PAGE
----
At one point Stevie actually got out of his cab to shove one in (sleeper nips not required by him) and this rare event was captured by a passing camera.

So yes, he does get out of his nice warm cab sometimes. Here's proof.

This sleeper looked half decent at first sight, but in fact has holes that have worn oval, which allows the gauge to spread and generally move around. It was dug out and replaced.

Playing pick up sticks at home or with a wheelbarrow on the trackside has the same conclusion in either case - disaster!

When Chris put the heavy Pan puller on top of everything else, it went.

Dang - all you can do now is give up, and go back to the mess coach and have your lunch.

After lunch there was a further surge of activity, with the whole team now well spread out along the affected stretch of track. But in fact this shows how well we were doing today. Counting from the group in the foreground and then back to the tunnel mouth, 54 sleepers had been changed and keyed up at this point, mid afternoon. More were in preparation, and more were completed post camera shot. We think we are something over half way now.

In fact mid afternoon Stevie had to go and get another pack of new sleepers, and distribute them with Jack here along the line.

Note the wet patch again, a place where Steve got stuck last week while unloading from the bogie flat.

Our last shot of the day, with the 'younger' members of the team (young - ha!) still hard at it.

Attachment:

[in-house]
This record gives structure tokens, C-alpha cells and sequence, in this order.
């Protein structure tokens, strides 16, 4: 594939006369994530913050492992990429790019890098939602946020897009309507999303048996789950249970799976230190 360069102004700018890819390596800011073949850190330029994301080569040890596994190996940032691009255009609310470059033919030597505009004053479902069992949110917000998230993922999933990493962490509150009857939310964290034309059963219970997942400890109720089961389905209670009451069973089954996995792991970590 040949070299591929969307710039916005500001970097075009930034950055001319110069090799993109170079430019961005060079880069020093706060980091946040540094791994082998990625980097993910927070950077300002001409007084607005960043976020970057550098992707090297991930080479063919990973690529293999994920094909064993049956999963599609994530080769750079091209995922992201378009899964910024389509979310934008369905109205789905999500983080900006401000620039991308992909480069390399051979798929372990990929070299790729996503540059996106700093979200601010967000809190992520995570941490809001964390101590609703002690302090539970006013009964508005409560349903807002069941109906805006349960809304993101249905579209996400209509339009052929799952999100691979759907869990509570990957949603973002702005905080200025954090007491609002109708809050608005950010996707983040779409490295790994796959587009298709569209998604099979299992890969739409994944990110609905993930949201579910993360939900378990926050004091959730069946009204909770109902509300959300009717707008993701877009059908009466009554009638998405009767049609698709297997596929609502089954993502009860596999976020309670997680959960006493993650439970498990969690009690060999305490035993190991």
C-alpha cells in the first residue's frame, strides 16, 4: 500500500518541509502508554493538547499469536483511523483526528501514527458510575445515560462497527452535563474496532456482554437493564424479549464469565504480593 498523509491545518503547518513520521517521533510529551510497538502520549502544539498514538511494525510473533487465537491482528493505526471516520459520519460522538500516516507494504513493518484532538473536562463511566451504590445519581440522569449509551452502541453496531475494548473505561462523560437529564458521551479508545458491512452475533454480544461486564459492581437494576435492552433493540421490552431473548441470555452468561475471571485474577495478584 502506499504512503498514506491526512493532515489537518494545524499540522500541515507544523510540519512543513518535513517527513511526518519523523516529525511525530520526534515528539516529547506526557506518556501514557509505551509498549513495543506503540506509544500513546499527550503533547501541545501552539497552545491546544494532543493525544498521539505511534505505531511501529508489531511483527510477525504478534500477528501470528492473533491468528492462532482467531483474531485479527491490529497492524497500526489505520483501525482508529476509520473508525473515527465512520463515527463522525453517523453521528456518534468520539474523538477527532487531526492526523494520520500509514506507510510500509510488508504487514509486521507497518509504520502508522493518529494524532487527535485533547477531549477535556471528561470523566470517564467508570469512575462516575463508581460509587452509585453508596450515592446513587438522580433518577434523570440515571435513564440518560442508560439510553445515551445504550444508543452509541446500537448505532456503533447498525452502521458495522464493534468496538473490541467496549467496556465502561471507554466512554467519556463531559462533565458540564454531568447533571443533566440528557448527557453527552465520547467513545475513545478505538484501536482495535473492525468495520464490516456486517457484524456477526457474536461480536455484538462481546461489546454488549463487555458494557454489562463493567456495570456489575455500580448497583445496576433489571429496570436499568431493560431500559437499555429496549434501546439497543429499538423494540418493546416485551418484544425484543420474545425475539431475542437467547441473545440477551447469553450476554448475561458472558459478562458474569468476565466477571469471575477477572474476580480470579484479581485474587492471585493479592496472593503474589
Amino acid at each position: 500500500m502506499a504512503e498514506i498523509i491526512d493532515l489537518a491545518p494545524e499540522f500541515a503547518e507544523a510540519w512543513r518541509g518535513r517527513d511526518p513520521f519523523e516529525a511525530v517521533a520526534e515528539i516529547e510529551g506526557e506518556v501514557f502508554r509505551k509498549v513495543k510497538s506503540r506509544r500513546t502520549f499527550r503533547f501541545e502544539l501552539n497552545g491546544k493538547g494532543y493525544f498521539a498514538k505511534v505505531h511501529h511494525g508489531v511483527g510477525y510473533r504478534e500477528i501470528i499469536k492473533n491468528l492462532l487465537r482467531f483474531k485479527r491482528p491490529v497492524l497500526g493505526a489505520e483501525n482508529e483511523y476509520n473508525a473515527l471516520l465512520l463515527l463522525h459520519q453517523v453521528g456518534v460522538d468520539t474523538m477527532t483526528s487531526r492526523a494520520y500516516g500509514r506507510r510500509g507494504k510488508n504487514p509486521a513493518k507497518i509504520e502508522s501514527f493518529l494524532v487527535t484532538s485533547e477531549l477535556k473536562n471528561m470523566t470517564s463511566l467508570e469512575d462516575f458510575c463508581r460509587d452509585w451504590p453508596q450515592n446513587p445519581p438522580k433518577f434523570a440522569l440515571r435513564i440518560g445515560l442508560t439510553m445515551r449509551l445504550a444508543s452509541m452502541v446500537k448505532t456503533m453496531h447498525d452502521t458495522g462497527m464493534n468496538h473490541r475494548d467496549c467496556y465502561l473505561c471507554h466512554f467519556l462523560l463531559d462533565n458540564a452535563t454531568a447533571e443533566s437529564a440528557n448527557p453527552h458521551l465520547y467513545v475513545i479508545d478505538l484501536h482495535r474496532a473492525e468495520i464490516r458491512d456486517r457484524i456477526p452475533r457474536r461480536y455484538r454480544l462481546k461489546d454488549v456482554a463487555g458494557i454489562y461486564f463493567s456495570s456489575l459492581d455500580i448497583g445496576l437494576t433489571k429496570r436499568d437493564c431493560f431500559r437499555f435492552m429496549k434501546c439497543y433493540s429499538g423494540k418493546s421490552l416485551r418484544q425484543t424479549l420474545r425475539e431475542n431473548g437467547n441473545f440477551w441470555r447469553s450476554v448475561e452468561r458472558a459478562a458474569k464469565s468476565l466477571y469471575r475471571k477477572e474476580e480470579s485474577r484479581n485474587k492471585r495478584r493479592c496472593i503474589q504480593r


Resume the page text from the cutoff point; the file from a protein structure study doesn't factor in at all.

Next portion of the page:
In the background is the curve before the straight leading to the former Gretton halt.

On that subject, a bit of history, for here is a picture of one of the original oil lamps that used to be fixed to the back of the platform at Gretton.

It's quite a find. There were only 4 of them, and it's the first time we have seen one. It's from the former Winchcombe railway museum, currently not operating and hence a private collection.

It's odd that the halt at Hayles Abbey used hurricane lamps hanging from a hook, a much cheaper and less appealing option.


  1. Gee, I feel chill to my bones just looking at those pictures! Well done for working outside this time of year. And I guess Neal deserves a special mention - it's difficult to do intricate carpentry with gloves on, so he deserves an extra medal! I wonder if the original footbridge builders took so much care with preserving and painting the woodwork?

    1. I think that the original footbridge workers did take the same care but remember that they were working for money which was quite short in country areas.
      Also we are looking at times of coal fires at home (one in the main family room - freezing elsewhere) and not the homely buildings that we see today; so they were glad to get out to the job and get warm by manual labour, (not a Spanish General!), and work well so that they kept that job!
      Regards, Paul.

  2. Golly gosh you guys a lot of hard work is going on there.

  3. Krośniewice in Poland was once the centre of a network of narrow gauge lines. This is the latest short video about a group who are struggling to reopen the line south to Ozorków. I applaud their track laying efforts. They have very little equipment.

    More about the railways.

    From these buffers in Ozorków just east of the mainline station, the line meanders 40 kms north to Krośniewice.,19.2673578,3a,75y,234.19h,58.38t/data=!3m6!1e1!3m4!1sJ71IpQXuLXEiugvZ5H9Tag!2e0!7i13312!8i6656

    Using Open Street Map, the route can be followed & helps make sense of the earlier videos posted by Jarosław Sobczyk.

    The brotherhood of railway enthusiasts is almost universal.

  4. Shame this blog has stopped. I was hoping that it would be rebranded as a separate PWay Blog, which would be commensurate to the hard work of the GWSR PWay team.